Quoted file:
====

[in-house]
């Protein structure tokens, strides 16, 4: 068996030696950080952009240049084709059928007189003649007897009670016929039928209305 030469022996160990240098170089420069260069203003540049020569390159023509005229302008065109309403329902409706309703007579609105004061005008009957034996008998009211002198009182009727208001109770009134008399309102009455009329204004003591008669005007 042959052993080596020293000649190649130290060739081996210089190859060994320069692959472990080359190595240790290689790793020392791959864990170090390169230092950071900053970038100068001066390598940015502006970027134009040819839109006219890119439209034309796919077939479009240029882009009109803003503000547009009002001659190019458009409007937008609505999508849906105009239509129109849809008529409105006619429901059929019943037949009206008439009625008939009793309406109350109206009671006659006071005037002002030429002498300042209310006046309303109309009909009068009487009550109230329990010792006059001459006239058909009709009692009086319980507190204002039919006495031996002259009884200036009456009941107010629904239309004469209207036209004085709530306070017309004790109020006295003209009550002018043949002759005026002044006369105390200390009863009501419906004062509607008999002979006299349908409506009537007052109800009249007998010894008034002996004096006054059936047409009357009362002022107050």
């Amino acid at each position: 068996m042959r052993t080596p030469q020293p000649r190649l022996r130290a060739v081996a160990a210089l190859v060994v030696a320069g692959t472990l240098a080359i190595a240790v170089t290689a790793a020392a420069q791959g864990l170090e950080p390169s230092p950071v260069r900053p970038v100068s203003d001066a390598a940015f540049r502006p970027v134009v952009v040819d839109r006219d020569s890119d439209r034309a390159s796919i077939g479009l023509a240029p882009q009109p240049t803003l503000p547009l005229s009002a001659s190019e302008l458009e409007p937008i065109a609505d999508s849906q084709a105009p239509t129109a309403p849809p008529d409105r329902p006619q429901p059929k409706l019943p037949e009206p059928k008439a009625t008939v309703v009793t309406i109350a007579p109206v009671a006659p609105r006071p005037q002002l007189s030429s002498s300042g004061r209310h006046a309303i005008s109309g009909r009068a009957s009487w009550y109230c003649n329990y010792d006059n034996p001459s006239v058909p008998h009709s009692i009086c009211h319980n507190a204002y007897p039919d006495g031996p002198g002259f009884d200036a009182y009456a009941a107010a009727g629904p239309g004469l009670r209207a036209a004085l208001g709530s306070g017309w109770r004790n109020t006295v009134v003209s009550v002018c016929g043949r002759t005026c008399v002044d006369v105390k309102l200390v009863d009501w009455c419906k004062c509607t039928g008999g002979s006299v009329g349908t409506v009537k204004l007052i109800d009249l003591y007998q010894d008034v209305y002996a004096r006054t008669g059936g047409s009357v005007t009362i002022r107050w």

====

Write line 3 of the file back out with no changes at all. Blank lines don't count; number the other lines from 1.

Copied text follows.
């Amino acid at each position: 068996m042959r052993t080596p030469q020293p000649r190649l022996r130290a060739v081996a160990a210089l190859v060994v030696a320069g692959t472990l240098a080359i190595a240790v170089t290689a790793a020392a420069q791959g864990l170090e950080p390169s230092p950071v260069r900053p970038v100068s203003d001066a390598a940015f540049r502006p970027v134009v952009v040819d839109r006219d020569s890119d439209r034309a390159s796919i077939g479009l023509a240029p882009q009109p240049t803003l503000p547009l005229s009002a001659s190019e302008l458009e409007p937008i065109a609505d999508s849906q084709a105009p239509t129109a309403p849809p008529d409105r329902p006619q429901p059929k409706l019943p037949e009206p059928k008439a009625t008939v309703v009793t309406i109350a007579p109206v009671a006659p609105r006071p005037q002002l007189s030429s002498s300042g004061r209310h006046a309303i005008s109309g009909r009068a009957s009487w009550y109230c003649n329990y010792d006059n034996p001459s006239v058909p008998h009709s009692i009086c009211h319980n507190a204002y007897p039919d006495g031996p002198g002259f009884d200036a009182y009456a009941a107010a009727g629904p239309g004469l009670r209207a036209a004085l208001g709530s306070g017309w109770r004790n109020t006295v009134v003209s009550v002018c016929g043949r002759t005026c008399v002044d006369v105390k309102l200390v009863d009501w009455c419906k004062c509607t039928g008999g002979s006299v009329g349908t409506v009537k204004l007052i109800d009249l003591y007998q010894d008034v209305y002996a004096r006054t008669g059936g047409s009357v005007t009362i002022r107050w």